There are about 100,000 sufferers of high blood pressure in the UK who do not know they have inherited the condition, a report has revealed.
Cholesterol does not get out of the bloodstream properly and can trigger early heart problems in people with familial hypercholesterolaemia (FH).
FH is inherited from a parent by one in 500 people in the UK.
Close relatives of people with the condition should receive genetic screening, according to a new study from the Royal College of Physicians (RCP), which highlighted "inadequacies" in the current system.
If left untreated, about half of men with the condition will have developed heart disease by the age of 55, and roughly a third of women by the age of 60.
Half of their first-degree relatives - brothers, sisters and children - will also have FH but are frequently undiagnosed, putting them at risk of early death.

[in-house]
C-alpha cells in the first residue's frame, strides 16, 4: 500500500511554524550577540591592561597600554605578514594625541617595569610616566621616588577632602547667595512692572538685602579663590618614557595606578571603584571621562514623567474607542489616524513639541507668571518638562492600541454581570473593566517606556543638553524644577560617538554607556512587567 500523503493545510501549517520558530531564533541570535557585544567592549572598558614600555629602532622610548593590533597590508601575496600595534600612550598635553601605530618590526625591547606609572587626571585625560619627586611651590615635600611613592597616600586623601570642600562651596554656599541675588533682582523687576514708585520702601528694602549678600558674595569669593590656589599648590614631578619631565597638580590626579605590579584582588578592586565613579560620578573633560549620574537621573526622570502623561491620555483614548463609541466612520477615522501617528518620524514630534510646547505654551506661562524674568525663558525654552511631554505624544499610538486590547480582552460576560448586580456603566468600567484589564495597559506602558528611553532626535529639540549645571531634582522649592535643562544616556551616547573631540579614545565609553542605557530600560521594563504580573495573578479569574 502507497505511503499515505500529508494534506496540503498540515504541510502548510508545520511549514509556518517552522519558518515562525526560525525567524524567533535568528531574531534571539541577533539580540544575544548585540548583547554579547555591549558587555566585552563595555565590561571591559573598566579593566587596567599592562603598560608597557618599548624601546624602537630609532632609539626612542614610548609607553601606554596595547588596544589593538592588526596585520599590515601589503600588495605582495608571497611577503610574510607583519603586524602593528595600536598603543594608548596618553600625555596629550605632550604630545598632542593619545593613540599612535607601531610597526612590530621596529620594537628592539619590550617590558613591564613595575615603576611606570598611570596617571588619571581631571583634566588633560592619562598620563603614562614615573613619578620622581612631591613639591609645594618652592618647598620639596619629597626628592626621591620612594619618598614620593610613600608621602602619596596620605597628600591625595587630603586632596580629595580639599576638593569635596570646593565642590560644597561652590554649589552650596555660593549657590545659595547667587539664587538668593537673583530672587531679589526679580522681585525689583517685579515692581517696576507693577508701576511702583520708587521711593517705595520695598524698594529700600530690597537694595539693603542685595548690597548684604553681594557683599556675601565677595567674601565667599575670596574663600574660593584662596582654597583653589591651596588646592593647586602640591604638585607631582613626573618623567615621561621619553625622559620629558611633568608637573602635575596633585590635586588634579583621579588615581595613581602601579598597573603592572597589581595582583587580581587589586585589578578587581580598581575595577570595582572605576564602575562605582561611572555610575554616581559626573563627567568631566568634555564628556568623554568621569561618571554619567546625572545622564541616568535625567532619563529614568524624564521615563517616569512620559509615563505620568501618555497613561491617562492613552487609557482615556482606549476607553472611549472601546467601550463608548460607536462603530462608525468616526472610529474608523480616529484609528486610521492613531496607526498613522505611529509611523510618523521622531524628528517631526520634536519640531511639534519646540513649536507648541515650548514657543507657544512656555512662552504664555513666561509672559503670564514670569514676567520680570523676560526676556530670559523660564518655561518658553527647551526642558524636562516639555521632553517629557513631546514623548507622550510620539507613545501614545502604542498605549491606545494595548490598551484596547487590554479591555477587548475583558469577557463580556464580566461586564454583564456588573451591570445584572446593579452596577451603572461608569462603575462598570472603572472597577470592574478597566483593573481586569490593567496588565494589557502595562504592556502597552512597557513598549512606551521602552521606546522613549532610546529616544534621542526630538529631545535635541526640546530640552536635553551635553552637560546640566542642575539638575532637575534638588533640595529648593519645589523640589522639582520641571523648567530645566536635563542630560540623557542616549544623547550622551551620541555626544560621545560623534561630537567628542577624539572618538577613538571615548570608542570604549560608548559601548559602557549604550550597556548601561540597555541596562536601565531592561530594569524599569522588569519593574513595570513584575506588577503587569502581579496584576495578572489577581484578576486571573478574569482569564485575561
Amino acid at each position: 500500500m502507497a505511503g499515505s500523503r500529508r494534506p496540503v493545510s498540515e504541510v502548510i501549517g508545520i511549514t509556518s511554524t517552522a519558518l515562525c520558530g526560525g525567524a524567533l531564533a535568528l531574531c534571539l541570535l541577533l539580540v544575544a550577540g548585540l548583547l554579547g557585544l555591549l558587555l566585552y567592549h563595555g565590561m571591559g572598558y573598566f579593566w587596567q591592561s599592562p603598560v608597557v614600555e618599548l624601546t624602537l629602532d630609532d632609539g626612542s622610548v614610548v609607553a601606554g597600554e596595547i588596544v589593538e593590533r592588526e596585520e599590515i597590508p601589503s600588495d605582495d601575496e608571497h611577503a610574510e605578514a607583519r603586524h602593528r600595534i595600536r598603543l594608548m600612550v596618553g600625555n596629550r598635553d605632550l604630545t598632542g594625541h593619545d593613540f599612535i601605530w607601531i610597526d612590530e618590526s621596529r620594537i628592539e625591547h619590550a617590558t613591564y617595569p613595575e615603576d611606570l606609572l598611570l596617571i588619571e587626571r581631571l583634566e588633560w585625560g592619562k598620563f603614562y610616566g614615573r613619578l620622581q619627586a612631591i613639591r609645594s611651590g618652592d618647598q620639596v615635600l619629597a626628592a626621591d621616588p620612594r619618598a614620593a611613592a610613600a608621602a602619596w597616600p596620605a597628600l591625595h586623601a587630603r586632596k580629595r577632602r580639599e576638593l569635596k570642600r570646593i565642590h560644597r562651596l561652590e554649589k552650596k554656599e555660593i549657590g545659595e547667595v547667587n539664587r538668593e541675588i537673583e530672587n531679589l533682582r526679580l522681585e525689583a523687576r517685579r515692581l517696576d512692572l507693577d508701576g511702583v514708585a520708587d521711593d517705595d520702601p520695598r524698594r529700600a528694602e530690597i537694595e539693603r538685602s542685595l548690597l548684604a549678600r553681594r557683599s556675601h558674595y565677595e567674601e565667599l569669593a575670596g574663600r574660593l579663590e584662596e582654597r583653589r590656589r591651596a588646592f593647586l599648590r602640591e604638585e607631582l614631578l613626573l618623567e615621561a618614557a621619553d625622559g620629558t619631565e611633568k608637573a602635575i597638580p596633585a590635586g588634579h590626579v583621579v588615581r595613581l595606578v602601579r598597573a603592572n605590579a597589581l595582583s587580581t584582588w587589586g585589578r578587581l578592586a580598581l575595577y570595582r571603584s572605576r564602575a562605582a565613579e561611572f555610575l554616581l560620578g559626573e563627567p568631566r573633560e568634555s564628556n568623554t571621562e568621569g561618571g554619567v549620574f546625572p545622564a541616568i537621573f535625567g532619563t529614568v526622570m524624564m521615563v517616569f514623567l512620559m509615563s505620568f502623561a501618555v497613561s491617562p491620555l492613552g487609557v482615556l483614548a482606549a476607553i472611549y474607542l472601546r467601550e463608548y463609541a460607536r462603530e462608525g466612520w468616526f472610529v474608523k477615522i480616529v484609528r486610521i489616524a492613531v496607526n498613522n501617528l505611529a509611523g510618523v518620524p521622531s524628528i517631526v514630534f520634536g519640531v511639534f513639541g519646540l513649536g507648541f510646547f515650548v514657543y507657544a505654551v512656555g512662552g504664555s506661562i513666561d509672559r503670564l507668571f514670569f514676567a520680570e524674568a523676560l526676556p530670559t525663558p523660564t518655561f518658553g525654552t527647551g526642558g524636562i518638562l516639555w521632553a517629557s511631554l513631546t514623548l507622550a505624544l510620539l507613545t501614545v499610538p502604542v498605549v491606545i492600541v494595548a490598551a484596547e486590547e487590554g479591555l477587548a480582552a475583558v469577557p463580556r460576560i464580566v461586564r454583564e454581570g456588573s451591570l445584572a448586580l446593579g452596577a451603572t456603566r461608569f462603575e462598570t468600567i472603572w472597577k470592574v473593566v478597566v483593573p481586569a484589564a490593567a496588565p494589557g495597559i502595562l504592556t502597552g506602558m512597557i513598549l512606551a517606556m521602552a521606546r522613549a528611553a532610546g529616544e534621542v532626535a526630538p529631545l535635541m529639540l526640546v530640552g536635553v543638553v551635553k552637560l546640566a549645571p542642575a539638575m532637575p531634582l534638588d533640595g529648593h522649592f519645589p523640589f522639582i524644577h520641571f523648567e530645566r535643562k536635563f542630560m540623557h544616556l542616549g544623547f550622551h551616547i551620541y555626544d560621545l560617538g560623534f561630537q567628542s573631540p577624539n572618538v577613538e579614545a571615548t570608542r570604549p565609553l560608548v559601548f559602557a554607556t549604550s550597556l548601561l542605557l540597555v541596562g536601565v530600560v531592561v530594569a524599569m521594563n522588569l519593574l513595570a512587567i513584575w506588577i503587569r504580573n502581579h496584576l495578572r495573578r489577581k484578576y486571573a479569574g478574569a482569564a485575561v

Treating these people with cholesterol-lowering drugs (statins) and encouraging healthy diets and plenty of exercise could lead to normal life expectancy, according to the report.
In the latest audit of more than 2,324 adults and 147 children, researchers found that people who have been identified with the illness receive good NHS care.
The audit was carried out at 122 sites across the UK and was funded by the RCP, British Heart Foundation, Heart UK and the Cardiac Network Co-ordinating Group, Wales.
"If mother and father both have high blood pressure, on medication and blood pressure is within normal now. What guidelines are there to inform them when their children should have their blood pressure check or cholesterol check done" - Kim Low, Surrey
"Yes it all very well informing people of this but when they attend their local GP for a cholesterol test they are turned away" - Angela Johnson, Newcastle